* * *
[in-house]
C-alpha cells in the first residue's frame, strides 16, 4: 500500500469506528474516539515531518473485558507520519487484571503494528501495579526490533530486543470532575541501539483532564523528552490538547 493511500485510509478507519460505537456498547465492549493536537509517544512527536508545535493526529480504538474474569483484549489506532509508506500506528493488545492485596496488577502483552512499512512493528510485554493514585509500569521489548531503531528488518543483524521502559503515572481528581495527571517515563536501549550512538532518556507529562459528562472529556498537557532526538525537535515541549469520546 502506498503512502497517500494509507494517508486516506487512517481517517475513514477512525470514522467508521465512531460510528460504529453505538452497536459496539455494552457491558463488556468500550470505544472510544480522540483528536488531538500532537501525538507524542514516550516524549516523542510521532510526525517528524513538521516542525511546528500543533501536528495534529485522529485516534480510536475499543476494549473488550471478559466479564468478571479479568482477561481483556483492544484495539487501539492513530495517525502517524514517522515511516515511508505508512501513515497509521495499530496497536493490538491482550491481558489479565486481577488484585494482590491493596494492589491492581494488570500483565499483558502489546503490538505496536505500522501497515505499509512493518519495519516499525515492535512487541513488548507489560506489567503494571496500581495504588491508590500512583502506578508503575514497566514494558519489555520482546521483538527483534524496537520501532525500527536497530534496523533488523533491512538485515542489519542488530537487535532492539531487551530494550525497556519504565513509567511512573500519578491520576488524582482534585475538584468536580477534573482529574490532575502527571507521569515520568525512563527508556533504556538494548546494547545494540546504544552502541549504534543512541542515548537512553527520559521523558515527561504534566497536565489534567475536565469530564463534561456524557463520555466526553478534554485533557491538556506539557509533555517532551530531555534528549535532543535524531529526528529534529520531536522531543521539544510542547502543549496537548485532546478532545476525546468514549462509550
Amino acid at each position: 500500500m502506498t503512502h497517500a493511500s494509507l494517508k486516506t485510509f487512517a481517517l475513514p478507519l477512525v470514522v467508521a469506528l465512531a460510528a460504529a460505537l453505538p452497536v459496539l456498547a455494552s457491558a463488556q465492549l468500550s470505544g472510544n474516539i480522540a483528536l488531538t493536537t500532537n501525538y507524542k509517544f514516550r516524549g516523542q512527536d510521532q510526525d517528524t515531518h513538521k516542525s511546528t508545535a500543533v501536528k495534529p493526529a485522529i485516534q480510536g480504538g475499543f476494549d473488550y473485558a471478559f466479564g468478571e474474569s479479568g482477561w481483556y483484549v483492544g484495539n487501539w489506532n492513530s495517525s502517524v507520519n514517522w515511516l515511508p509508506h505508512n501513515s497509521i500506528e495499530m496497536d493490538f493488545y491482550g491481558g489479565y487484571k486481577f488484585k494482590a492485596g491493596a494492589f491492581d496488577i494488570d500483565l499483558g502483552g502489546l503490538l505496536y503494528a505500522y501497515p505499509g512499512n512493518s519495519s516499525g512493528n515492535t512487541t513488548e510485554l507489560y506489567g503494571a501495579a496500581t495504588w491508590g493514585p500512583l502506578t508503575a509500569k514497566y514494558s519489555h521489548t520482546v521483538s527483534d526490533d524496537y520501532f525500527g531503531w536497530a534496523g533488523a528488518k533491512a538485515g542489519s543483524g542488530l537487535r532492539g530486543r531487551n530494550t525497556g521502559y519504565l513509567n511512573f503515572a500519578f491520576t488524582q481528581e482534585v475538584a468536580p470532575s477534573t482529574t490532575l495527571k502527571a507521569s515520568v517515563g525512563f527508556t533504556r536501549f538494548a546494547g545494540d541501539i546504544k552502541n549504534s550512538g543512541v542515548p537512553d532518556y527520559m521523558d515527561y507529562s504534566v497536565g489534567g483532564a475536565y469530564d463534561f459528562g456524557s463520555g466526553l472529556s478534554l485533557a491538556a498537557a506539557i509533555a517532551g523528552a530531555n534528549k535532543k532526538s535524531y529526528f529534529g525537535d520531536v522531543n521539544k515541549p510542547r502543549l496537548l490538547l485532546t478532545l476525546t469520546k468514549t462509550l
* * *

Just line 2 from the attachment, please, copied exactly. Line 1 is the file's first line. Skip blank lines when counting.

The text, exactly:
C-alpha cells in the first residue's frame, strides 16, 4: 500500500469506528474516539515531518473485558507520519487484571503494528501495579526490533530486543470532575541501539483532564523528552490538547 493511500485510509478507519460505537456498547465492549493536537509517544512527536508545535493526529480504538474474569483484549489506532509508506500506528493488545492485596496488577502483552512499512512493528510485554493514585509500569521489548531503531528488518543483524521502559503515572481528581495527571517515563536501549550512538532518556507529562459528562472529556498537557532526538525537535515541549469520546 502506498503512502497517500494509507494517508486516506487512517481517517475513514477512525470514522467508521465512531460510528460504529453505538452497536459496539455494552457491558463488556468500550470505544472510544480522540483528536488531538500532537501525538507524542514516550516524549516523542510521532510526525517528524513538521516542525511546528500543533501536528495534529485522529485516534480510536475499543476494549473488550471478559466479564468478571479479568482477561481483556483492544484495539487501539492513530495517525502517524514517522515511516515511508505508512501513515497509521495499530496497536493490538491482550491481558489479565486481577488484585494482590491493596494492589491492581494488570500483565499483558502489546503490538505496536505500522501497515505499509512493518519495519516499525515492535512487541513488548507489560506489567503494571496500581495504588491508590500512583502506578508503575514497566514494558519489555520482546521483538527483534524496537520501532525500527536497530534496523533488523533491512538485515542489519542488530537487535532492539531487551530494550525497556519504565513509567511512573500519578491520576488524582482534585475538584468536580477534573482529574490532575502527571507521569515520568525512563527508556533504556538494548546494547545494540546504544552502541549504534543512541542515548537512553527520559521523558515527561504534566497536565489534567475536565469530564463534561456524557463520555466526553478534554485533557491538556506539557509533555517532551530531555534528549535532543535524531529526528529534529520531536522531543521539544510542547502543549496537548485532546478532545476525546468514549462509550